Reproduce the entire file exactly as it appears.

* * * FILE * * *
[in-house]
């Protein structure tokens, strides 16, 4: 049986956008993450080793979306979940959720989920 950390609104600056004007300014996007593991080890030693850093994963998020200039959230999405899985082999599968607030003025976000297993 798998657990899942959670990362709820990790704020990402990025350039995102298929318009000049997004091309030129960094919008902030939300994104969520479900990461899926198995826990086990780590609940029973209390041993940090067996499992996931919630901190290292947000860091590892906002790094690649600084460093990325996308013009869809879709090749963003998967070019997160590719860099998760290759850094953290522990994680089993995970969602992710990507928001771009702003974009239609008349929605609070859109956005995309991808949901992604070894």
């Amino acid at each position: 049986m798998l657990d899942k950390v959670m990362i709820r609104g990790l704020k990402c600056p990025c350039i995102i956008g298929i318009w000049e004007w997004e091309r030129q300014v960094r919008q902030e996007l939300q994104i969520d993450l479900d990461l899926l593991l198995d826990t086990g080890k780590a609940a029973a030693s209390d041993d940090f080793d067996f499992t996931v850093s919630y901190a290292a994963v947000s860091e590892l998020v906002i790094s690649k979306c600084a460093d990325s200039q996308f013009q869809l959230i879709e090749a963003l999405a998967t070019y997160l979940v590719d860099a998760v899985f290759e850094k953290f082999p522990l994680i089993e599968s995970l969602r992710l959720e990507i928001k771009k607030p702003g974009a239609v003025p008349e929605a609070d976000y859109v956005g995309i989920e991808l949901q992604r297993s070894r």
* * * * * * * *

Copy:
[in-house]
């Protein structure tokens, strides 16, 4: 049986956008993450080793979306979940959720989920 950390609104600056004007300014996007593991080890030693850093994963998020200039959230999405899985082999599968607030003025976000297993 798998657990899942959670990362709820990790704020990402990025350039995102298929318009000049997004091309030129960094919008902030939300994104969520479900990461899926198995826990086990780590609940029973209390041993940090067996499992996931919630901190290292947000860091590892906002790094690649600084460093990325996308013009869809879709090749963003998967070019997160590719860099998760290759850094953290522990994680089993995970969602992710990507928001771009702003974009239609008349929605609070859109956005995309991808949901992604070894």
């Amino acid at each position: 049986m798998l657990d899942k950390v959670m990362i709820r609104g990790l704020k990402c600056p990025c350039i995102i956008g298929i318009w000049e004007w997004e091309r030129q300014v960094r919008q902030e996007l939300q994104i969520d993450l479900d990461l899926l593991l198995d826990t086990g080890k780590a609940a029973a030693s209390d041993d940090f080793d067996f499992t996931v850093s919630y901190a290292a994963v947000s860091e590892l998020v906002i790094s690649k979306c600084a460093d990325s200039q996308f013009q869809l959230i879709e090749a963003l999405a998967t070019y997160l979940v590719d860099a998760v899985f290759e850094k953290f082999p522990l994680i089993e599968s995970l969602r992710l959720e990507i928001k771009k607030p702003g974009a239609v003025p008349e929605a609070d976000y859109v956005g995309i989920e991808l949901q992604r297993s070894r």